BOB chronicles the highly unusual life of Bob and his lifelong quest to become a “Great Man.” Born and abandoned in the bathroom of a fast food restaurant, Bob energetically embarks on an epic journey across America and encounters inspiring generosity, crushing hardships, blissful happiness, stunning coincidences, wrong turns, lucky breaks, true love and heartbreaking loss. Along the way, Bob meets a myriad of fellow countrymen all struggling to find their own place in the hullaballoo of it all. Will Bob’s real life ever be able to live up to his dream? BOB is a comedic exploration of American mythology and values, the treacherous pursuit of happiness, and discovering what it means to be truly “great.”
Winner of the 1980 Pulitzer Prize for Drama
The scene is the ornate, deserted Victorian boathouse on the Talley place in Lebanon, Missouri; the time 1944. Matt Friedman, an accountant from St. Louis, has arrived to plead his love to Sally Talley, the susceptible but uncertain daughter of the family. Bookish, erudite, totally honest, and delightfully funny, Matt refuses to accept Sally’s rebuffs and her fears that her family would never approve of their marriage. Charming and indomitable, he gradually overcomes her defenses, telling his innermost secrets to his loved one and, in return, learning hers as well. Gradually he awakens Sally to the possibilities of a life together until, in the final, touching moments of the play, it is clear that they are two kindred spirits who have truly found each other—two “lame ducks” who, in their union, will find a wholeness rare in human relationships.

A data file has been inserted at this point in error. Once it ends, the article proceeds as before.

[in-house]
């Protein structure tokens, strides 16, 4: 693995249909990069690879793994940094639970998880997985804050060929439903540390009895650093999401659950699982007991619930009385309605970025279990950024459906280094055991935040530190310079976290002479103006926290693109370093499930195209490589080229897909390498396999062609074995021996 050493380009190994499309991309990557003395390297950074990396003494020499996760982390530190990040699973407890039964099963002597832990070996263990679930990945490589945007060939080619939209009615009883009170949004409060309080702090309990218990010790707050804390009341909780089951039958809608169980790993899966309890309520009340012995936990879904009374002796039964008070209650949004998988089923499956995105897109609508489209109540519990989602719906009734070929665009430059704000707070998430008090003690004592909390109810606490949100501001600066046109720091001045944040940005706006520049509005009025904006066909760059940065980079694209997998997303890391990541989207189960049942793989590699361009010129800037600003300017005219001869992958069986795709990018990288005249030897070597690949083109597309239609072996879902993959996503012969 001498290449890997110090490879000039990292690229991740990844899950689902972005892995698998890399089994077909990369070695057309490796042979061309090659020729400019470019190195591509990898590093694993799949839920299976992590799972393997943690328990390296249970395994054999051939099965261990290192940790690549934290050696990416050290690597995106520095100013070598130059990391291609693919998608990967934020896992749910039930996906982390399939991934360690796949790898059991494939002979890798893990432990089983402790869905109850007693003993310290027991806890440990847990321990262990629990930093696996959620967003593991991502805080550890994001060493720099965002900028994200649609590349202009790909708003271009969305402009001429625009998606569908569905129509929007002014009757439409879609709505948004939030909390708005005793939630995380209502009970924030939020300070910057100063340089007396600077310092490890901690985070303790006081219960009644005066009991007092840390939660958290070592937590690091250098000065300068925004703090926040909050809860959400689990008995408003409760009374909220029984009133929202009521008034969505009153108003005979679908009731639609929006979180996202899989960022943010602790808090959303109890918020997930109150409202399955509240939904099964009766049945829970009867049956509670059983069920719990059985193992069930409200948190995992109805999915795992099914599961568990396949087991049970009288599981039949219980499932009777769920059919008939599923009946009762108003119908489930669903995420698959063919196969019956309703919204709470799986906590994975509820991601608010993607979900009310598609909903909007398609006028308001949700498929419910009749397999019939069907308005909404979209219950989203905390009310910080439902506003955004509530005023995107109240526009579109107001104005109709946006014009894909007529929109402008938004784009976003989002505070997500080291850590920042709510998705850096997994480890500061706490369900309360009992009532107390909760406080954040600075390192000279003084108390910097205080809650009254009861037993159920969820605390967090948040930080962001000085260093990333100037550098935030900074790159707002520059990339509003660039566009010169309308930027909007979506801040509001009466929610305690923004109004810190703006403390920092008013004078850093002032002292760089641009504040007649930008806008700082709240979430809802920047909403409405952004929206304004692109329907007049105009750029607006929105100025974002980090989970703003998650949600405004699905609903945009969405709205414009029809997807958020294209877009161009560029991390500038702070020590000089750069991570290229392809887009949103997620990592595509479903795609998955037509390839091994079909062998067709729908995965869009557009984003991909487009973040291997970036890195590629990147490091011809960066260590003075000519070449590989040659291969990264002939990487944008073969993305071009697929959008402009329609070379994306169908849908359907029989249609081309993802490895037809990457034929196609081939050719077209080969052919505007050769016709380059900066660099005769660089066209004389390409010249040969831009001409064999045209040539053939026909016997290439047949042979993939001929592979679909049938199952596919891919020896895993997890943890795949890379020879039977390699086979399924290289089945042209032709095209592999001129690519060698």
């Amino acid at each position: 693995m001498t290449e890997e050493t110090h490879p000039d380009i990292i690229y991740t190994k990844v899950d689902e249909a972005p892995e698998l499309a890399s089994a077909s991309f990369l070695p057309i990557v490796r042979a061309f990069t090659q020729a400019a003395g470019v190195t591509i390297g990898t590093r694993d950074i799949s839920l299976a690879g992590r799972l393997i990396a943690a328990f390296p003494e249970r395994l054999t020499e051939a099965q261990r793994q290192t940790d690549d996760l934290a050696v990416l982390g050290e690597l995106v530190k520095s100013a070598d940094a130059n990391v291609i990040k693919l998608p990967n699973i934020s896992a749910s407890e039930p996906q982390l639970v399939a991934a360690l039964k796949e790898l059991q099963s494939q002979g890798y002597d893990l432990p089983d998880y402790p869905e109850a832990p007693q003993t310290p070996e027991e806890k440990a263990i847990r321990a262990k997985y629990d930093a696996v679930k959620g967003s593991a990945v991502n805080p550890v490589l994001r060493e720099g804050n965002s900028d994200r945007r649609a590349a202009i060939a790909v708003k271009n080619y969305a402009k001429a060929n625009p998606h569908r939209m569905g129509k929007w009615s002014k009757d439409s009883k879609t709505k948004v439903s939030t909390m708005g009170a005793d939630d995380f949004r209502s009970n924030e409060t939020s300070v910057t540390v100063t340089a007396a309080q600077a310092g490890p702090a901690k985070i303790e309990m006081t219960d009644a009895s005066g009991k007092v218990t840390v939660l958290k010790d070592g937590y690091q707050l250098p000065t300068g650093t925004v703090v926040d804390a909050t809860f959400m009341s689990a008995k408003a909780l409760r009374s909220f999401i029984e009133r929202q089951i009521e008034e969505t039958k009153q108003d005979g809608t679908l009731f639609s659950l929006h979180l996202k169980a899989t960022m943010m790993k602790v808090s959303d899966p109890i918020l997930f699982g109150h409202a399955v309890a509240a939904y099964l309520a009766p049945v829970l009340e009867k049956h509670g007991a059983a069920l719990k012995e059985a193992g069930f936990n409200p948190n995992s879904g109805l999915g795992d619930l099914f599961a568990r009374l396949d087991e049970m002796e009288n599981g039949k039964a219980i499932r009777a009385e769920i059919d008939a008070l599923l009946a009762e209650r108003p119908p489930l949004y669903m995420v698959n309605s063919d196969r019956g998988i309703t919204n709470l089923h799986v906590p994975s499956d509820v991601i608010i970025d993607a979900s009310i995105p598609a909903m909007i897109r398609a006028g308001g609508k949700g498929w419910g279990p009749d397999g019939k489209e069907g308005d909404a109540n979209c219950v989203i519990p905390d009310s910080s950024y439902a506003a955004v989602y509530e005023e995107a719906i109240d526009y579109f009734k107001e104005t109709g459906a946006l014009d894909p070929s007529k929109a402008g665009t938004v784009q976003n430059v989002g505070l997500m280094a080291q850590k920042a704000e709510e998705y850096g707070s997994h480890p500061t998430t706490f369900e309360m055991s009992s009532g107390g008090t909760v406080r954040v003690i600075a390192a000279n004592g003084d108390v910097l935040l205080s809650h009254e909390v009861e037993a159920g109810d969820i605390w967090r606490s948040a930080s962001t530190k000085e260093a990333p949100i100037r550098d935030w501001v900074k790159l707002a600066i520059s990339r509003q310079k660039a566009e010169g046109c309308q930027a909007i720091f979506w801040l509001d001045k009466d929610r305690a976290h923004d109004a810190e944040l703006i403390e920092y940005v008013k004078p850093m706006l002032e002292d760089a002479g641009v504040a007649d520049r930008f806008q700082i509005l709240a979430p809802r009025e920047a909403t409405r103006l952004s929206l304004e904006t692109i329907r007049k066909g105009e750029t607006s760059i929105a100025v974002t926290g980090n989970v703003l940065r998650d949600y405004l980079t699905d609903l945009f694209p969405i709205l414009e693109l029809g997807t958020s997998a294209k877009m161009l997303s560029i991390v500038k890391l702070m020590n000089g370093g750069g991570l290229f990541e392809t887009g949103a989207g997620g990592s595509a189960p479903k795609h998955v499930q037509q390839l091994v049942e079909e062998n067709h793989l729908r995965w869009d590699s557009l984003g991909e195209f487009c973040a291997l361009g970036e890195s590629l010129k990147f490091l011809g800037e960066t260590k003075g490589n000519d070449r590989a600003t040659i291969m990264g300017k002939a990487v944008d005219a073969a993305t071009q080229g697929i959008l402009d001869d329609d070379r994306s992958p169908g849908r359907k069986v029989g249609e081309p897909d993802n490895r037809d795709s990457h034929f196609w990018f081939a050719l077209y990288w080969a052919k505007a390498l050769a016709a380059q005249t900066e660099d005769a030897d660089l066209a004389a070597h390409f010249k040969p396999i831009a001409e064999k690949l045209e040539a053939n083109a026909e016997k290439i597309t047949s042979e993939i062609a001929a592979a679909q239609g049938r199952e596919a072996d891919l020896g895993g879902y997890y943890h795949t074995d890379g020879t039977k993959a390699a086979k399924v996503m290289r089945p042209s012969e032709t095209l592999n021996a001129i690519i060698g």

A mystery thriller, the tale of a neurotic invalid, whose only contact with the outside world is her phone. Over this, one night, because of a crossed wire, she hears plans for a murder, which turns out to be her own. Her frantic efforts to enlist help through the only means at her disposal, her growing terror and realization of the truth, and (along the way) the hints about her own life and personality she lets drop, make this a full character portrait not only of herself but of the unseen murderer, whose identity and motivations are surmised but never revealed. A tour de force of acting for the female star, who commands the stage throughout, this play also picks up through the many phone calls, personality vignettes of the outside world, including gangsters, phone operators, a police sergeant, etc., each of which is distinct and of vital importance to the storyline. The play has been adapted by the author for an easy stage presentation, which should be as telling as the original radio version; although both have been made available in this present printing.